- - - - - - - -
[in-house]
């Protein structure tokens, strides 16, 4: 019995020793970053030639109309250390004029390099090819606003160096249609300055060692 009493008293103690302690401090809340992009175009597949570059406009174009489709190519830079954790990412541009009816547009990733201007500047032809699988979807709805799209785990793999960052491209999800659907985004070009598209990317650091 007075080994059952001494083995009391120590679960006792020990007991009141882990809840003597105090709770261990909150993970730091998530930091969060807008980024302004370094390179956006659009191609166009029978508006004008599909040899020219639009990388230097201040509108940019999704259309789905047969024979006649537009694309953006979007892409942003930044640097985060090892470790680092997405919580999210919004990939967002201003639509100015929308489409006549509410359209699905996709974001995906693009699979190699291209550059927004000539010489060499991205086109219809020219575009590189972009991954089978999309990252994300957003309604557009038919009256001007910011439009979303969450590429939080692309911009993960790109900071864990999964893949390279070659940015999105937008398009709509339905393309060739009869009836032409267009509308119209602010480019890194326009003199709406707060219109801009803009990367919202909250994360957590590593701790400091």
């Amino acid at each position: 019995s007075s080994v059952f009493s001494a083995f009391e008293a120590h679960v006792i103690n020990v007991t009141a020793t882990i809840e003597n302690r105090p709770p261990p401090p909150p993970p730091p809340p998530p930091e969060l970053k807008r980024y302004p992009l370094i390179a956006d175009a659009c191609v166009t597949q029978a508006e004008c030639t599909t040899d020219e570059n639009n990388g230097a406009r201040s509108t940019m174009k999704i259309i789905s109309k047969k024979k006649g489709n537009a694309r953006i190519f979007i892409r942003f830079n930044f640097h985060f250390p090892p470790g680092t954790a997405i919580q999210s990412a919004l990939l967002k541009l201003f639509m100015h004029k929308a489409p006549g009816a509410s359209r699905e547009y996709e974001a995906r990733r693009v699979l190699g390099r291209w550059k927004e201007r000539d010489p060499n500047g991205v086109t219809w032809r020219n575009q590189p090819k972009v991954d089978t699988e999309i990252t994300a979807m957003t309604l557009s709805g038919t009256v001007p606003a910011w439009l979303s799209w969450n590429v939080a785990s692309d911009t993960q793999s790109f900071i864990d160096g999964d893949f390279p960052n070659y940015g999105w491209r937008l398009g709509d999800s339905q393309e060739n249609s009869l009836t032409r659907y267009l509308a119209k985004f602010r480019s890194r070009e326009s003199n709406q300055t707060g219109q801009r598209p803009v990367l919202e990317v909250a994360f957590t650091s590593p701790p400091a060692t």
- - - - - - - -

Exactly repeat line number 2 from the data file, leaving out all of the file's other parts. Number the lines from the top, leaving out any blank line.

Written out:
């Protein structure tokens, strides 16, 4: 019995020793970053030639109309250390004029390099090819606003160096249609300055060692 009493008293103690302690401090809340992009175009597949570059406009174009489709190519830079954790990412541009009816547009990733201007500047032809699988979807709805799209785990793999960052491209999800659907985004070009598209990317650091 007075080994059952001494083995009391120590679960006792020990007991009141882990809840003597105090709770261990909150993970730091998530930091969060807008980024302004370094390179956006659009191609166009029978508006004008599909040899020219639009990388230097201040509108940019999704259309789905047969024979006649537009694309953006979007892409942003930044640097985060090892470790680092997405919580999210919004990939967002201003639509100015929308489409006549509410359209699905996709974001995906693009699979190699291209550059927004000539010489060499991205086109219809020219575009590189972009991954089978999309990252994300957003309604557009038919009256001007910011439009979303969450590429939080692309911009993960790109900071864990999964893949390279070659940015999105937008398009709509339905393309060739009869009836032409267009509308119209602010480019890194326009003199709406707060219109801009803009990367919202909250994360957590590593701790400091």